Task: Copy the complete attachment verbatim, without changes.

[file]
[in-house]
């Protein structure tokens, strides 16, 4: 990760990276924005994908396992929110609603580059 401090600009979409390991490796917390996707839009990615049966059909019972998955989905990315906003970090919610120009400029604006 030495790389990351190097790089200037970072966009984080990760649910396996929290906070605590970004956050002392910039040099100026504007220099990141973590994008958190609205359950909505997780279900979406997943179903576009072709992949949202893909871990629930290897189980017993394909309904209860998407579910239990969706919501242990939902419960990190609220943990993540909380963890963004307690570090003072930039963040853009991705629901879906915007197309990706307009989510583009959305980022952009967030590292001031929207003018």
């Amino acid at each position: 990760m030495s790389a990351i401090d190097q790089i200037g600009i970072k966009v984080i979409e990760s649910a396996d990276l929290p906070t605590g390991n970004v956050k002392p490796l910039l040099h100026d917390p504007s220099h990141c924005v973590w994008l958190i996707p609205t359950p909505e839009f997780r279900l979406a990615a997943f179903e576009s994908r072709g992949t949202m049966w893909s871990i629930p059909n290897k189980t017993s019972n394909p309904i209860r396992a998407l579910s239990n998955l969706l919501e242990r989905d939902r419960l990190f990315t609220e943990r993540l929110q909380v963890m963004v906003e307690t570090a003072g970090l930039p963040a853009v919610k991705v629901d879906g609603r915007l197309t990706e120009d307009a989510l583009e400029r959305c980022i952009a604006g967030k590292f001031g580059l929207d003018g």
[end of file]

[in-house]
């Protein structure tokens, strides 16, 4: 990760990276924005994908396992929110609603580059 401090600009979409390991490796917390996707839009990615049966059909019972998955989905990315906003970090919610120009400029604006 030495790389990351190097790089200037970072966009984080990760649910396996929290906070605590970004956050002392910039040099100026504007220099990141973590994008958190609205359950909505997780279900979406997943179903576009072709992949949202893909871990629930290897189980017993394909309904209860998407579910239990969706919501242990939902419960990190609220943990993540909380963890963004307690570090003072930039963040853009991705629901879906915007197309990706307009989510583009959305980022952009967030590292001031929207003018």
């Amino acid at each position: 990760m030495s790389a990351i401090d190097q790089i200037g600009i970072k966009v984080i979409e990760s649910a396996d990276l929290p906070t605590g390991n970004v956050k002392p490796l910039l040099h100026d917390p504007s220099h990141c924005v973590w994008l958190i996707p609205t359950p909505e839009f997780r279900l979406a990615a997943f179903e576009s994908r072709g992949t949202m049966w893909s871990i629930p059909n290897k189980t017993s019972n394909p309904i209860r396992a998407l579910s239990n998955l969706l919501e242990r989905d939902r419960l990190f990315t609220e943990r993540l929110q909380v963890m963004v906003e307690t570090a003072g970090l930039p963040a853009v919610k991705v629901d879906g609603r915007l197309t990706e120009d307009a989510l583009e400029r959305c980022i952009a604006g967030k590292f001031g580059l929207d003018g």